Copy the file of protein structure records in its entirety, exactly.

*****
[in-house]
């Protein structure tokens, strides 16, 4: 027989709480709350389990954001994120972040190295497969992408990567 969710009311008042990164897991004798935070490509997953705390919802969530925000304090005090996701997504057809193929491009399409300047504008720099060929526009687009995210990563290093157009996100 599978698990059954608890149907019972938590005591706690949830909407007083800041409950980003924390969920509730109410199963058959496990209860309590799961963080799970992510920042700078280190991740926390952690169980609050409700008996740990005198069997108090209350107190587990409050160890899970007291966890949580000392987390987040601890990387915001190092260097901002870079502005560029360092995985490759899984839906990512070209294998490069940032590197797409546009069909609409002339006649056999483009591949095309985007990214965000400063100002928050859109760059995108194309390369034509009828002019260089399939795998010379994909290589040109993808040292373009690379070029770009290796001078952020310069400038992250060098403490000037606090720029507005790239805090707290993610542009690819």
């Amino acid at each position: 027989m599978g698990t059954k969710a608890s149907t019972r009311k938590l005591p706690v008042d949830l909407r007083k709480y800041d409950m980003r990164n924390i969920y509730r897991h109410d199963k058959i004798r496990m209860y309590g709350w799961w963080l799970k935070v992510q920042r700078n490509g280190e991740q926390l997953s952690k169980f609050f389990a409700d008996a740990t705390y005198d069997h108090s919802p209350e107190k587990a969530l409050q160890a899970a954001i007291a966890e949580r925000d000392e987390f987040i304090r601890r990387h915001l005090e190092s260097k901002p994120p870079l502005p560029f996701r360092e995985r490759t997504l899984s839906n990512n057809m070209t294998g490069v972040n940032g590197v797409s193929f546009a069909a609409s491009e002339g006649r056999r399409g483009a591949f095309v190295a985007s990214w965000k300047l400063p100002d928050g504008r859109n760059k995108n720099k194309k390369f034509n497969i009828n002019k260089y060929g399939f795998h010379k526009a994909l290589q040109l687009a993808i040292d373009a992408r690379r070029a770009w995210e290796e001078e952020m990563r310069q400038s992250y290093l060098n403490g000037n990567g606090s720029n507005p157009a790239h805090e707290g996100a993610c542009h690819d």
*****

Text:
[in-house]
């Protein structure tokens, strides 16, 4: 027989709480709350389990954001994120972040190295497969992408990567 969710009311008042990164897991004798935070490509997953705390919802969530925000304090005090996701997504057809193929491009399409300047504008720099060929526009687009995210990563290093157009996100 599978698990059954608890149907019972938590005591706690949830909407007083800041409950980003924390969920509730109410199963058959496990209860309590799961963080799970992510920042700078280190991740926390952690169980609050409700008996740990005198069997108090209350107190587990409050160890899970007291966890949580000392987390987040601890990387915001190092260097901002870079502005560029360092995985490759899984839906990512070209294998490069940032590197797409546009069909609409002339006649056999483009591949095309985007990214965000400063100002928050859109760059995108194309390369034509009828002019260089399939795998010379994909290589040109993808040292373009690379070029770009290796001078952020310069400038992250060098403490000037606090720029507005790239805090707290993610542009690819």
């Amino acid at each position: 027989m599978g698990t059954k969710a608890s149907t019972r009311k938590l005591p706690v008042d949830l909407r007083k709480y800041d409950m980003r990164n924390i969920y509730r897991h109410d199963k058959i004798r496990m209860y309590g709350w799961w963080l799970k935070v992510q920042r700078n490509g280190e991740q926390l997953s952690k169980f609050f389990a409700d008996a740990t705390y005198d069997h108090s919802p209350e107190k587990a969530l409050q160890a899970a954001i007291a966890e949580r925000d000392e987390f987040i304090r601890r990387h915001l005090e190092s260097k901002p994120p870079l502005p560029f996701r360092e995985r490759t997504l899984s839906n990512n057809m070209t294998g490069v972040n940032g590197v797409s193929f546009a069909a609409s491009e002339g006649r056999r399409g483009a591949f095309v190295a985007s990214w965000k300047l400063p100002d928050g504008r859109n760059k995108n720099k194309k390369f034509n497969i009828n002019k260089y060929g399939f795998h010379k526009a994909l290589q040109l687009a993808i040292d373009a992408r690379r070029a770009w995210e290796e001078e952020m990563r310069q400038s992250y290093l060098n403490g000037n990567g606090s720029n507005p157009a790239h805090e707290g996100a993610c542009h690819d």